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Eczema in children

Eczema in children

Childhood eczema, also known as atopic dermatitis, affects about 10% of all children. It is a very common skin disease. The exact cause of this eczema type is unknown, but its connection with asthma and allergic rhinitis is observed. These three conditions form so-called atopic triad. Half of the children affected by atopic eczema will probably develop one of these two concomitant conditions.

Atopic eczema manifests as red, itchy and scaly rash. Sometimes it may form blisters. It appears on legs, arms, hands and face. Scratching only worsens the condition and increases risk of secondary infections. It is very important to moisturize skin properly as this relieves itch.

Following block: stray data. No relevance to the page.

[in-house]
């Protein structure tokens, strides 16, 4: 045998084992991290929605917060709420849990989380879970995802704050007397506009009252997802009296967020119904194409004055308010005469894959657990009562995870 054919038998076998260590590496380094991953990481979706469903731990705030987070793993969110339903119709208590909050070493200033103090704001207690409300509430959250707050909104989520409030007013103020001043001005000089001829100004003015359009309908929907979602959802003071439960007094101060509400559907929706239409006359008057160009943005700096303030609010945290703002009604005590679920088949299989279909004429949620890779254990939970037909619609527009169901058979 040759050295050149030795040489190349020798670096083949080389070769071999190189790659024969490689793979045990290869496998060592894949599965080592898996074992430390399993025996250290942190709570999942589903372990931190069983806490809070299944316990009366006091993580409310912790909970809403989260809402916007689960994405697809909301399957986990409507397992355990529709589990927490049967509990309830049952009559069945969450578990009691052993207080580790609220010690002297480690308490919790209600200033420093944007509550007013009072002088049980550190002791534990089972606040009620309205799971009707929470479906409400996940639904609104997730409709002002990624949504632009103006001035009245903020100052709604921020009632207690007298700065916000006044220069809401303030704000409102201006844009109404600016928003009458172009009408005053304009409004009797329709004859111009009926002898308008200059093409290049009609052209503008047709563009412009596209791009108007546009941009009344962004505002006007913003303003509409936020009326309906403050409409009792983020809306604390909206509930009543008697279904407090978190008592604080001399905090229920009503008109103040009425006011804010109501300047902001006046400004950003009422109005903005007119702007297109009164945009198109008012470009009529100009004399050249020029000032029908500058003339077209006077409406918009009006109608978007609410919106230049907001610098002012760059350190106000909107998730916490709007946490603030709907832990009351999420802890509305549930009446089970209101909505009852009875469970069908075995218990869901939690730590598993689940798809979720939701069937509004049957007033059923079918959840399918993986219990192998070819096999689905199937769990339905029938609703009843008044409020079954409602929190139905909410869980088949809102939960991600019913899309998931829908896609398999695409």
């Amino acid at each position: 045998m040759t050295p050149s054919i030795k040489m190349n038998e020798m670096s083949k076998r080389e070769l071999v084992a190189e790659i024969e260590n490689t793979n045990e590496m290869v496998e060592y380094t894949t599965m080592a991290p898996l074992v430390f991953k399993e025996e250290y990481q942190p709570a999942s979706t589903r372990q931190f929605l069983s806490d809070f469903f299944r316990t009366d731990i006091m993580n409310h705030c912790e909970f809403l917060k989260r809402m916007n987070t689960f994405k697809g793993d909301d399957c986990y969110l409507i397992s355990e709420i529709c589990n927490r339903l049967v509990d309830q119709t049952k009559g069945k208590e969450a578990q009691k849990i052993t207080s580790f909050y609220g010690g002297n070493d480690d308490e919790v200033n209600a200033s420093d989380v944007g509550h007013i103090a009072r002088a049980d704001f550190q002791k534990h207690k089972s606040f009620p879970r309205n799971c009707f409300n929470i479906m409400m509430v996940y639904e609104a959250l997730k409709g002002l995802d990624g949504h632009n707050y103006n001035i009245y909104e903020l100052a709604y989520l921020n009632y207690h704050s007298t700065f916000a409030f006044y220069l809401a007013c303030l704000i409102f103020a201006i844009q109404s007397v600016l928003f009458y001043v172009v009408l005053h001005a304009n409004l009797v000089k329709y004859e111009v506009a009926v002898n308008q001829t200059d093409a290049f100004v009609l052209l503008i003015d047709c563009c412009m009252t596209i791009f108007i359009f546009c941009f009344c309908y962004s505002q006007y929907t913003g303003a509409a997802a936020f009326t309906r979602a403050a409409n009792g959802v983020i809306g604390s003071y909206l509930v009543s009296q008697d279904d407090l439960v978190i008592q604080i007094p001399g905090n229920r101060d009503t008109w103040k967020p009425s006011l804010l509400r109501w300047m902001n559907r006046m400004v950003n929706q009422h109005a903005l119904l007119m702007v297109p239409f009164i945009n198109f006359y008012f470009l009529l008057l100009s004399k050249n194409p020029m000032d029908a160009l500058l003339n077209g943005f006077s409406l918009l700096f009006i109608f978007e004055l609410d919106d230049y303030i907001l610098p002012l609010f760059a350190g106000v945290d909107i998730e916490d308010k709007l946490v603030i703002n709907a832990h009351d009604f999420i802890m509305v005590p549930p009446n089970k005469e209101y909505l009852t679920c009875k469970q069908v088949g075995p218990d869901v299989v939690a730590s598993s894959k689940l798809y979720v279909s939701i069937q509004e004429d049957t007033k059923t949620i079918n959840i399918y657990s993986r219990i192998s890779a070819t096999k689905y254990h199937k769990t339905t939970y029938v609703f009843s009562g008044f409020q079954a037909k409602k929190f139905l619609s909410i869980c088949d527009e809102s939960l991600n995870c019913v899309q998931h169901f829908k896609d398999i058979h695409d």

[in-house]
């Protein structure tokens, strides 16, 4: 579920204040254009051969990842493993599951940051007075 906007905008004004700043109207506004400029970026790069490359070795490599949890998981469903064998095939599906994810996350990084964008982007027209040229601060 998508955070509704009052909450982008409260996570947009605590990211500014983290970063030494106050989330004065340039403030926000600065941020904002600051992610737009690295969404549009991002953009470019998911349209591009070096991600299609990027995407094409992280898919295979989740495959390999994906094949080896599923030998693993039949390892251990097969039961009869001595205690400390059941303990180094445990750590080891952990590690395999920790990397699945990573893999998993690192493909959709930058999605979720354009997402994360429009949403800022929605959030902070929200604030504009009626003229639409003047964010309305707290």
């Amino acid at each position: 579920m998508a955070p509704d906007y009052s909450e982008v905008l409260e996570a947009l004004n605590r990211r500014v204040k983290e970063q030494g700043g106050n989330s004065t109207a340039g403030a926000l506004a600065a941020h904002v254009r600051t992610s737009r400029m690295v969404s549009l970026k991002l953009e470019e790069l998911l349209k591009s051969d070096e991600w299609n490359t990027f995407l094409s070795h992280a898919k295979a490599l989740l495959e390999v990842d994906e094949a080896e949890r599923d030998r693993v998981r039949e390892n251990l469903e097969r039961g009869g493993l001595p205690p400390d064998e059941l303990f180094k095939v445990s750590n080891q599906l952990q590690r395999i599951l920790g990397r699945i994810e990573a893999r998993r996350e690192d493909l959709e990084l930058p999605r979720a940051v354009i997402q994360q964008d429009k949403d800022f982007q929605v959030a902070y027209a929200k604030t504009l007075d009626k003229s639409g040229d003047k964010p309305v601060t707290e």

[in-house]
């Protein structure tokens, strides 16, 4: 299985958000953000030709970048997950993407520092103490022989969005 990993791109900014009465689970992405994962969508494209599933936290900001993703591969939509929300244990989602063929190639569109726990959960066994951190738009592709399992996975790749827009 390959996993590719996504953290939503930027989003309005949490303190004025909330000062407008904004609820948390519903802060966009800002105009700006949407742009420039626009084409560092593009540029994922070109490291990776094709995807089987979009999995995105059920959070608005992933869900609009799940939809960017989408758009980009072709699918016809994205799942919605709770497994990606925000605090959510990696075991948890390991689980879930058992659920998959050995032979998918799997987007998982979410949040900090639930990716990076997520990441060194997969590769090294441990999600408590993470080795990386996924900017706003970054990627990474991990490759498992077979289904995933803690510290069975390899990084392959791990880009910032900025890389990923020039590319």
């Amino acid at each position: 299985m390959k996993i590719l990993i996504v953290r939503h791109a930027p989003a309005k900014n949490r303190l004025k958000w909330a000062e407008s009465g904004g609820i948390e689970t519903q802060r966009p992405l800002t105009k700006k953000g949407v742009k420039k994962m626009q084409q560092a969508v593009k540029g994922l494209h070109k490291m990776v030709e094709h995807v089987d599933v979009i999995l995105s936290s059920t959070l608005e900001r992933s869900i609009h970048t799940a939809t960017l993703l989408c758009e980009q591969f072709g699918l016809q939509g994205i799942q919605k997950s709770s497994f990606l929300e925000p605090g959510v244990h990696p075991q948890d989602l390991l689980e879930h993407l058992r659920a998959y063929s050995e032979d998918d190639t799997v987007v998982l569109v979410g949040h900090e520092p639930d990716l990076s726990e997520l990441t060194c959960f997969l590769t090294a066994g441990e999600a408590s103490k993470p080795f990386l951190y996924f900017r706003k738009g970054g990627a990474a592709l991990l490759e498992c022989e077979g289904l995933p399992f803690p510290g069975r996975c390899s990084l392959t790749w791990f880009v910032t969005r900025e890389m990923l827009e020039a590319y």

Atopic dermatitis is not considered as an allergy, but it can be triggered by allergies. The word “atopic”, which is used as synonym for eczema (“atopic dermatitis”) means that the patient is overly susceptible to allergens in his environment. About one third of children with eczema will also have various food allergies. Thus, it is very important to test the child for common food allergies.

For the first time eczema usually manifests in children younger than 5 years. In about 60% cases, this condition appears when the child is younger than 1 year. About half of the children outgrow atopic eczema until they reach adolescence.

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It is important to know how to treat eczema in children properly. Dermatologist will prescribe the right treatment, which will include topical ointments and moisturizers. It may also involve topical steroids and oral steroids in severe cases.

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